Most LGBT people would think twice about travelling to vacation spots known to be unsafe for gay people. These would include the Island of Jamaica which has all but told gays not to think about visiting, many Muslim countries where gay men are arrested for being "flamboyant" or found in gay clubs and even now Russia, where anti-gay hostility in Moscow has lead to riots and arrest of gay visitors. But should Provincetown, Massachusetts, once known as the gay Mecca and land of tolerance be added to the list of destinations unsafe for gays?
Think about it, you are a middle aged gay man visiting Provincetown. You decide to end your evening by buying a pizza at Spiritus on Commercial Street. You leave this well-known pizza parlor around 12:30 AM and as you walk down the street, you come face to face with three men, one of whom calls you a "faggot." You react, as many of us would, especially since you are in a town where this is not supposed to happen, with a "smart" comeback. In this case, something to the like of, "shut up pencil dick." Thinking, "I sure told them," you continue your walk and within seconds you feel a blow to your right temple and hear a hollow echo as the world around you begins to close in on you. The last thing you think to yourself before you lose consciousness is "this is it, it's over..."
About an hour later you are awakened by the Provincetown Police on the beach as they were responding to an anonymous phone call to the station. Your face covered with abrasions which gives the impression that you were forcefully dragged. Your cargo shorts have pockets full of sand. Your wallet is intact with over $200 still in it. You try to recount for Officer Joudrey, who took the report, what happened. You are able to remember coming out of Spiritus Pizza, being called a faggot and the horrific blow to the side of your head. Your face is covered in blood and you tell the officer that you cannot, for the life of you, remember how you got to the beach. The police take your report (listed as an assault on the formal police report), do not call medical help for you even though you are clearly exhibiting signs of head trauma but release you to drive your car back home to New Bedford.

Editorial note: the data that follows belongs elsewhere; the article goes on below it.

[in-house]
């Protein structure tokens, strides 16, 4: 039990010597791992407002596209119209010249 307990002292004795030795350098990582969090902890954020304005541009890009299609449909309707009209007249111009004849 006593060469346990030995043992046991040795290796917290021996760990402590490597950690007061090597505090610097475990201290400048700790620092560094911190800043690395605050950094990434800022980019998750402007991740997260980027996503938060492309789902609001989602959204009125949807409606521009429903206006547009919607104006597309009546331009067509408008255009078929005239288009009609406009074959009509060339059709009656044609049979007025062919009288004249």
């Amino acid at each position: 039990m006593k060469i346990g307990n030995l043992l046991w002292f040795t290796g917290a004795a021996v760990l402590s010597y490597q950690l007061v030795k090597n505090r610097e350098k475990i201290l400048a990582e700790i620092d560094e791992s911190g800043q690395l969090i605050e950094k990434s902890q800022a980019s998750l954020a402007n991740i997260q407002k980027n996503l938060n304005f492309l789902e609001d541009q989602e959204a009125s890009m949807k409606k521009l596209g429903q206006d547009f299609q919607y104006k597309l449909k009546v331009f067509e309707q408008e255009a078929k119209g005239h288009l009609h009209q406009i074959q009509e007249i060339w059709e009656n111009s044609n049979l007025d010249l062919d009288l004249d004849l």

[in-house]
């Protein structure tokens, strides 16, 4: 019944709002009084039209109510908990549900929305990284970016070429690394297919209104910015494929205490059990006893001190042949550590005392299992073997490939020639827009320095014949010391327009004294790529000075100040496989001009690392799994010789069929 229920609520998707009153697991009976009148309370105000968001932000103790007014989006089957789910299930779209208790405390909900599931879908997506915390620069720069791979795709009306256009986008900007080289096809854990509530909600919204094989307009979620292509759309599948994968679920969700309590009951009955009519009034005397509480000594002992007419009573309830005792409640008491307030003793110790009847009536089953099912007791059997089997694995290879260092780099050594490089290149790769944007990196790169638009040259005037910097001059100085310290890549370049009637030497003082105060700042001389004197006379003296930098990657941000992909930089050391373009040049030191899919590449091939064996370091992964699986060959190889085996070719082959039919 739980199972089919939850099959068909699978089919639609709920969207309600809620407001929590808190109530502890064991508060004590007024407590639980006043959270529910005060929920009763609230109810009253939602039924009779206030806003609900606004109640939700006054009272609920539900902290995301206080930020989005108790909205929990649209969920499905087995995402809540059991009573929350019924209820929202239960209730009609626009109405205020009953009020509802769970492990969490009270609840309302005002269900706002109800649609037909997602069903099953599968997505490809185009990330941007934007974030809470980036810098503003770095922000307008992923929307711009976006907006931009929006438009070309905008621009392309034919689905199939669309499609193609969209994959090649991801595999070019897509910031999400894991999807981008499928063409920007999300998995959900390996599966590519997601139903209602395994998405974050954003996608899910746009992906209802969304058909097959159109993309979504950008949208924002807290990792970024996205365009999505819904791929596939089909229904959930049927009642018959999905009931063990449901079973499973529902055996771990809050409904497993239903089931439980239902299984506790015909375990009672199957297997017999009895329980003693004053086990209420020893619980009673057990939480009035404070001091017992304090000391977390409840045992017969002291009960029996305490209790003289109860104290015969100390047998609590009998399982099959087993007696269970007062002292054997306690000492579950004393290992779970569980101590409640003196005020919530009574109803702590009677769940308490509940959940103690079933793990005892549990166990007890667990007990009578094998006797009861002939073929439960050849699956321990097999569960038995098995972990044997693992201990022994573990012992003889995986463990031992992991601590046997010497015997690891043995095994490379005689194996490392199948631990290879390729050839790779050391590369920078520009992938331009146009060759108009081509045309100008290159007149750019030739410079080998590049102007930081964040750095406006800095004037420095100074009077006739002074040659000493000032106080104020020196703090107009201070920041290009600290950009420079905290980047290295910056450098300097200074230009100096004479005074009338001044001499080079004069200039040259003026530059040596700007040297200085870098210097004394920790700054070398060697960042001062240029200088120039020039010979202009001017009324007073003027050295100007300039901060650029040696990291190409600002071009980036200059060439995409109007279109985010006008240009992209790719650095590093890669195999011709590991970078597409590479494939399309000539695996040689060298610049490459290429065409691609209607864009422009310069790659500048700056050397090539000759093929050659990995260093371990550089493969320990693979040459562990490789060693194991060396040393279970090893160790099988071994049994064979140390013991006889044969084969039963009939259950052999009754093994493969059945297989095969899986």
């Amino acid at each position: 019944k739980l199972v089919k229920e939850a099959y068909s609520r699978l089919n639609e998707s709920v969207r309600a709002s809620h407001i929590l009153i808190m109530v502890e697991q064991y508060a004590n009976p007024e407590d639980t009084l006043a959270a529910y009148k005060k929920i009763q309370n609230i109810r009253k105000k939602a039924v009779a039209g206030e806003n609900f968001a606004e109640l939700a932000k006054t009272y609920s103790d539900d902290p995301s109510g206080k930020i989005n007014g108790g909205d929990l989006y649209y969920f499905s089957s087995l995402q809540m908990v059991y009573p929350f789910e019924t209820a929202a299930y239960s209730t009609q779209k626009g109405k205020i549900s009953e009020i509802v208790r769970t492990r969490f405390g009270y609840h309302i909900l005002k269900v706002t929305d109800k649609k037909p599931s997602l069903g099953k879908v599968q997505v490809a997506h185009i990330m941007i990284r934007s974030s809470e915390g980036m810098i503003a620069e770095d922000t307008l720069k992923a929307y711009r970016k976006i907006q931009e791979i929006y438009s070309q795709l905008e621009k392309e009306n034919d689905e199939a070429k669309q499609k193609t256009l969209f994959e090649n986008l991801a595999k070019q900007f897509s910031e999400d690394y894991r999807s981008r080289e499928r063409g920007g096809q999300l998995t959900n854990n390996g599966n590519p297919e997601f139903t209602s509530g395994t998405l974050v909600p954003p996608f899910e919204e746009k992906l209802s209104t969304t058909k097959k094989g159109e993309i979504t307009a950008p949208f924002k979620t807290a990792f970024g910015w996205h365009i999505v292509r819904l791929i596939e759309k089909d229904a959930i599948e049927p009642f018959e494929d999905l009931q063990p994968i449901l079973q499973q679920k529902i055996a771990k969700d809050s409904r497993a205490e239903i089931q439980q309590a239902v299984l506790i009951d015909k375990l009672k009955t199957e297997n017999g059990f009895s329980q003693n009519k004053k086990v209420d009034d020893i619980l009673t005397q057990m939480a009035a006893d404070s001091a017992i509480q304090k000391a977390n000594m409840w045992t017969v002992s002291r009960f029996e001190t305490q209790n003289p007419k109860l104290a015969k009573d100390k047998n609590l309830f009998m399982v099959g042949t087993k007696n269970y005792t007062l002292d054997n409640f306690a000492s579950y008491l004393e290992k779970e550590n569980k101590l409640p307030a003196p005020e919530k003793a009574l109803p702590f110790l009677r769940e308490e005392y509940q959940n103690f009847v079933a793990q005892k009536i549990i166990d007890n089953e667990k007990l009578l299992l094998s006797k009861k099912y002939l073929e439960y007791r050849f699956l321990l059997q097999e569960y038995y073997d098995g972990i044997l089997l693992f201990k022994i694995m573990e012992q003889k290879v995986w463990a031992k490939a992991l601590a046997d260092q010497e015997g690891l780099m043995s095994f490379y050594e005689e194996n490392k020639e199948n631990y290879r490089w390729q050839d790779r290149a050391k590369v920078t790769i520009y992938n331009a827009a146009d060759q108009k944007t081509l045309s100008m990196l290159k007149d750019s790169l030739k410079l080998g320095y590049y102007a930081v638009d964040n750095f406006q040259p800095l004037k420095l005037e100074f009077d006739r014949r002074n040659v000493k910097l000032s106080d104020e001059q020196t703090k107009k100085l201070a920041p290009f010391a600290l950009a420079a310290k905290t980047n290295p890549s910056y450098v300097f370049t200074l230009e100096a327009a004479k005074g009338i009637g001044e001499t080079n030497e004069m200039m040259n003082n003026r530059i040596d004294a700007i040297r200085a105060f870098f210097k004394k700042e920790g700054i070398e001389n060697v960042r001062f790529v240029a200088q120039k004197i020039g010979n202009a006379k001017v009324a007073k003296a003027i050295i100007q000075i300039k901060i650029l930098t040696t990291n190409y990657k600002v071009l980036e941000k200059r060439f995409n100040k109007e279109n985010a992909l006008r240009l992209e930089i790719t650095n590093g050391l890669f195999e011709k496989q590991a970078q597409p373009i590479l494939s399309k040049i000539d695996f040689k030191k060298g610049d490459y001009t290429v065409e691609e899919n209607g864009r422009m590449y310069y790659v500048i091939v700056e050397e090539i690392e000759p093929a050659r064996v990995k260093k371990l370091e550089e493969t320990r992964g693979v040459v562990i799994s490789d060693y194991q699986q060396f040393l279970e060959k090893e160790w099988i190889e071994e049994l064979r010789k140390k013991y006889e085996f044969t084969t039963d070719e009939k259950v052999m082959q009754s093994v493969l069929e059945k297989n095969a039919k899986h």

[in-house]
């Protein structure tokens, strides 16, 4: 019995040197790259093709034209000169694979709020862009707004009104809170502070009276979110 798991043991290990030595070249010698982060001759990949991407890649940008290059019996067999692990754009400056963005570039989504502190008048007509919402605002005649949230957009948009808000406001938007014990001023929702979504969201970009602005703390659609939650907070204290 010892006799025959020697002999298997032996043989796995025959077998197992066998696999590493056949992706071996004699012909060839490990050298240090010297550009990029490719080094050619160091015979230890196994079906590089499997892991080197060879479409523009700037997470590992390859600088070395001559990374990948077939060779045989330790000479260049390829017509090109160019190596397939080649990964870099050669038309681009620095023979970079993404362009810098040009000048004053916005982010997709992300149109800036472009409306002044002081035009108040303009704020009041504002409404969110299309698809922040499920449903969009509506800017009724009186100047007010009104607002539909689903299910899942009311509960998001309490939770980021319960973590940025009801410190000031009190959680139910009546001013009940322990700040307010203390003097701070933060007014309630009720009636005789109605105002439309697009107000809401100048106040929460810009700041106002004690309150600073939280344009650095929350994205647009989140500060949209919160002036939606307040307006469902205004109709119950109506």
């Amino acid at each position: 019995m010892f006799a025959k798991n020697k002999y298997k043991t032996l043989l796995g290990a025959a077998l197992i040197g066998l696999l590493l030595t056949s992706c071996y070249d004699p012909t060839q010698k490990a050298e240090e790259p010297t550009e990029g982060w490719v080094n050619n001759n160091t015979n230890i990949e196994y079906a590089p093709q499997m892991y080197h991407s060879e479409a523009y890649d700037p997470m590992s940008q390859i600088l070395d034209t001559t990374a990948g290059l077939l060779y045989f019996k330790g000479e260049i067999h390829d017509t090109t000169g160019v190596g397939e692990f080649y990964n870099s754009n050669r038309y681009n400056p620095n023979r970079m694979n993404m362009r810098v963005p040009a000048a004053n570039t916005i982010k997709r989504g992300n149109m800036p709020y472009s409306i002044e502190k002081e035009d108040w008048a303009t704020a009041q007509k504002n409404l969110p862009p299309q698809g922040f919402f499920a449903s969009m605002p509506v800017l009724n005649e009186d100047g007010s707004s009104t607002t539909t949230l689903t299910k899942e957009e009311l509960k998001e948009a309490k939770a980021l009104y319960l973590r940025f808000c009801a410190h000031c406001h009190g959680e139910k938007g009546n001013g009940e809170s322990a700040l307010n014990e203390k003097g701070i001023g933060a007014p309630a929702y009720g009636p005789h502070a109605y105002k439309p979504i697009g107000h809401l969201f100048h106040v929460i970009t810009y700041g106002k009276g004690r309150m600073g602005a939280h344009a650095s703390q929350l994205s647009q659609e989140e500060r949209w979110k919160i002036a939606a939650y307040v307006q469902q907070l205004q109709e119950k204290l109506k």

Around 12 noon the next day, you admit yourself to St. Luke's Hospital in New Bedford. At immediate sight, the orderly puts you in a wheelchair, administers an IV, and puts a neck collar around you in response to the obvious head trauma. You are asked when this happened to you. You respond, "around 12 hours ago." You are told by the doctor "that is when you should have gone to the hospital, 12 hours ago."
What the HELL is going on in Provincetown? We want to know. KnowThyNeighbor has a call into Sgt. Lopes who is "handling the case" and will provide a follow-up when we hear. The Gay and Lesbian Anti-Violence Project also is demanding to know if an investigation is active and if the perpetrators are being sought. The victim asked the officer who found him what the police are going to do about this in a telephone call and was allegedly told, "there is nothing we can do because you told us that you couldn't identify the three men that did this, so it is best to leave it alone."
Up until yesterday at around 2pm, the brother of the owner of Spiritus Pizza, Carl Yingling, was unaware of any incident near his establishment. So it seems that the police did not contact Spiritus or check out its webcam to see if any of this was recorded that evening.
So if a bonifide gay bashing and hate crime doesn't get the Provincetown Police's attention, what does? Let's see, in July 2006, when anti-gay marriage petition signer and Provincetown Trolley owner, Yvonne Cabral gets called a "bigot" by Rick Hines in the local supermarket, that prompts an international press frenzy, the then Chief Ted Meyer to call a meeting of the "No Place For Hate" Committee and a criminal complaint and trial against Mr. Hines. And in July 2007, when the same Yvonne Cabral calls the police to complain twice about a party being held a mile away from her house, the police certainly responded. As you might remember this incident last July when the police arrested celebrity DJ Barry Scott, threw him up against a wall and charged him with inciting a riot because he announced to party goers that the police want the party shut down and want to wreck their time. Multiple complaints against the Provincetown police were filed.
Hate crimes, gay bashing, police brutality, overly zealous harassment of gays by local trouble makers, biases, preferential treatment, possible cover-ups?? Forget the "No Place For Hate" bumper stickers, if Provincetown doesn't get its act together, the bumper stickers will read, "No Place for Gays."
Tom Lang, Director
To Contact Provincetown Manager,
Sharon Lynn firstname.lastname@example.org
To Contact Provincetown Police Chief,
Warren Tobias email@example.com